League Assembles Team To Assess Baseball's Future This week Bud Selig, the Major League Baseball commissioner, announced that a committee will be formed to study baseball and make suggestions on how it might be improved. Robert Siegel talks with sportswriter Stefan Fatsis about the makeup of the committee and what it might discuss.
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League Assembles Team To Assess Baseball's Future

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League Assembles Team To Assess Baseball's Future

League Assembles Team To Assess Baseball's Future

League Assembles Team To Assess Baseball's Future

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This week Bud Selig, the Major League Baseball commissioner, announced that a committee will be formed to study baseball and make suggestions on how it might be improved. Robert Siegel talks with sportswriter Stefan Fatsis about the makeup of the committee and what it might discuss.

MELISSA BLOCK, Host:

From NPR News, this is ALL THINGS CONSIDERED. I'm Melissa Block.

ROBERT SIEGEL, Host:

Here in Washington, D.C., a winter storm is apparently on the way. So, what better sports topic for the cold weather than baseball? At least, that's what our regular commentator Stefan Fatsis has been thinking about. Stefan, good to talk with you once again.

STEFAN FATSIS: Hello, Robert.

SIEGEL: And Bud Selig, commissioner of baseball, this week announced the formation of a committee to examine just about anything it wants to examine about baseball. Stefan, what do you think of that committee?

FATSIS: Well, I think it's a good idea to do something like this, and he put 14 people on this committee, several centuries of baseball knowledge and some really smart, open-minded people: Joe Torre, Tony La Russa, some good front- office executives. Having said that, of this group, 13 are over the age of 50, all of them are men, 13 of them are white. The only non-baseball official is 68-year-old conservative political columnist George Will: no players, no umpires, no union officials.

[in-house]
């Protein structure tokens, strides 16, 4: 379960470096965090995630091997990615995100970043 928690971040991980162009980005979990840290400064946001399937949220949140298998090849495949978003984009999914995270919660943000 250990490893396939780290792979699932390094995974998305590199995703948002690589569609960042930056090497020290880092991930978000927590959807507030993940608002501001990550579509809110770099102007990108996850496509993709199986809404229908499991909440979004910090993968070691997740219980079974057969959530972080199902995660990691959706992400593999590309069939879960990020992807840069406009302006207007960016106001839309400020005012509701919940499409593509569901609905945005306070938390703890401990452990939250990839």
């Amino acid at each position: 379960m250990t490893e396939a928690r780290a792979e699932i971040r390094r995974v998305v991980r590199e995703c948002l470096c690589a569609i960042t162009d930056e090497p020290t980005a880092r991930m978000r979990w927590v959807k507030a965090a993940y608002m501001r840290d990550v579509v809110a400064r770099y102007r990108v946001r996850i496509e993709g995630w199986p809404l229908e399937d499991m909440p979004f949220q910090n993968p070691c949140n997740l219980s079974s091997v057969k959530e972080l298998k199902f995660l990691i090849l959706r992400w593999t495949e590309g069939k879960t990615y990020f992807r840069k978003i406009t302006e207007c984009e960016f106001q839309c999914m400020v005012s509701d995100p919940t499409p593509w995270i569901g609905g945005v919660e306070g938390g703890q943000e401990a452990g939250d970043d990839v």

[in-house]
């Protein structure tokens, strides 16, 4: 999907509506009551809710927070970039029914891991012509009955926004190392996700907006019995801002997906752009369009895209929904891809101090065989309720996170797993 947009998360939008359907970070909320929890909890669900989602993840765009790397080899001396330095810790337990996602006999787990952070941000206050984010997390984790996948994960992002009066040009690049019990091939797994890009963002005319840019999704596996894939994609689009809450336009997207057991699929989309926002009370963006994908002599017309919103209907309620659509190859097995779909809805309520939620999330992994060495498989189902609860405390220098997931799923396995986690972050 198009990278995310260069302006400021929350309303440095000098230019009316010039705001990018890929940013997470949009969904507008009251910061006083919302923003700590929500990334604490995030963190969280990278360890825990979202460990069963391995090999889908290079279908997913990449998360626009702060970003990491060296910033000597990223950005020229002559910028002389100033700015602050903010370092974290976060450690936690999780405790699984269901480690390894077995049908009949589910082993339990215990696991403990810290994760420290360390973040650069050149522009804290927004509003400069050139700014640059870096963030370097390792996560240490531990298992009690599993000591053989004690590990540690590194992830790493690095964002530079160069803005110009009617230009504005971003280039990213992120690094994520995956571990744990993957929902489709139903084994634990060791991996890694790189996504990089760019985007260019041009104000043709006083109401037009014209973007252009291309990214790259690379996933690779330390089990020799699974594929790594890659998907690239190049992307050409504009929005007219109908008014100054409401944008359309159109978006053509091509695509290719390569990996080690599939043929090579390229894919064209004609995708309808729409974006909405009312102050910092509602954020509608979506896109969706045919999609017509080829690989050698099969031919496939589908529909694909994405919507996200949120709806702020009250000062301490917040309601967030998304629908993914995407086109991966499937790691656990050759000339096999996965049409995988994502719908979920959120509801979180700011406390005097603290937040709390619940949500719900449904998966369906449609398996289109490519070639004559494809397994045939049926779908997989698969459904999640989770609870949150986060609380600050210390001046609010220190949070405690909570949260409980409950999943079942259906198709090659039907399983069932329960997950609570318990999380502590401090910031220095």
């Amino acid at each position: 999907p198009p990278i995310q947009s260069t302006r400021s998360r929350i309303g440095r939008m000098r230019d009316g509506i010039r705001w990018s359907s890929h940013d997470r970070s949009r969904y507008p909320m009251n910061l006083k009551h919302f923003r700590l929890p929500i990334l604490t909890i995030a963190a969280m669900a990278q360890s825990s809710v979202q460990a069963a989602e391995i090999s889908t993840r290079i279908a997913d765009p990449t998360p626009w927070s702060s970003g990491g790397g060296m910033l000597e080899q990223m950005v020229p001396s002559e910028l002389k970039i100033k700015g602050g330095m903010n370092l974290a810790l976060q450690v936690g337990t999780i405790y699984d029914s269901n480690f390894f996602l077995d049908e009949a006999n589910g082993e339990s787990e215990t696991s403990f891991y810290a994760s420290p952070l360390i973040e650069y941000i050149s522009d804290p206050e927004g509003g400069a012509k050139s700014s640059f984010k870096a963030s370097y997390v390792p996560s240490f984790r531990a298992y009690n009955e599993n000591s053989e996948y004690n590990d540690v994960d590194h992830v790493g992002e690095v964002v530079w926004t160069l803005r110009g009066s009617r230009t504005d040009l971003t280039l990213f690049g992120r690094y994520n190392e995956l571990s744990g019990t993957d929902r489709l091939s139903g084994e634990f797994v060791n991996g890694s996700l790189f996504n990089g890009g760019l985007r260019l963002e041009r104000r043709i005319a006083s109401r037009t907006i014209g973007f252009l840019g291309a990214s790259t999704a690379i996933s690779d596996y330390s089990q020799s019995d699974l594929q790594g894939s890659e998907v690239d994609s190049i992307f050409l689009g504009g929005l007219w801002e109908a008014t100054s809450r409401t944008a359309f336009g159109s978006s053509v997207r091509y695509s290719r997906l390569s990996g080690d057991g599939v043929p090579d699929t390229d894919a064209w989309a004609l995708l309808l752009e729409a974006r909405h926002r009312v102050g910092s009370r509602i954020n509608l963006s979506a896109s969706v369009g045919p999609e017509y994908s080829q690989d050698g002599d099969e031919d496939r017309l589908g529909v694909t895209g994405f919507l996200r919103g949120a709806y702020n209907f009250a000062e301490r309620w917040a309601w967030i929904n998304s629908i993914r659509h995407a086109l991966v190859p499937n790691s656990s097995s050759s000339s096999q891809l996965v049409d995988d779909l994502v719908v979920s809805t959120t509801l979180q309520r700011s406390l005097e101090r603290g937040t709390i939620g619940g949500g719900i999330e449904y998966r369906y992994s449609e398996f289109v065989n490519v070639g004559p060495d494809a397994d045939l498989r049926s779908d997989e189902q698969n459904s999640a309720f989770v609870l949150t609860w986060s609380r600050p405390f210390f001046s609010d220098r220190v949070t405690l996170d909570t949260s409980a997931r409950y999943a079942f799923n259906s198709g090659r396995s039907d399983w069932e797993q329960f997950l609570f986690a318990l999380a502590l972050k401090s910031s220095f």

BLOCK: You know, there's nobody here who came of age in the Internet era. This is Eisenhower-era people.

SIEGEL: All right, well, that's your thoughts on who's on the committee. What about what the committee's going to talk about? What do you think they'll actually do?

FATSIS: Another big issue is instant replay. This was big news after a series of blown calls by umpires in the playoffs. I hope baseball takes a step forward here.

SIEGEL: Would they consider making the designated hitter uniform, either in both leagues or none?

FATSIS: If they move to go that directly, it's going to have to be uniform in both leagues. The players union will never allow the reduction of a roster spot.

SIEGEL: One other subject: golf. The PGA commissioner, Finchem, put a brave face on the news that Tiger Woods would be taking a break from playing. How much trouble is the PGA tour in right now?

FATSIS: I think this is going to be a giant story of course, when Tiger does return to the golf course, the multi-multi-million-dollar question is whether fans are going to care about him in the same way as a golfer as they did before all of this happened.

SIEGEL: Thank you, Stefan. Have a great weekend and a good holiday season.

FATSIS: Thanks, Robert, you too.

SIEGEL: That's Stefan Fatsis, author of "A Few Seconds of Panic: A Sportswriter Plays in the NFL." He joins us most Fridays.

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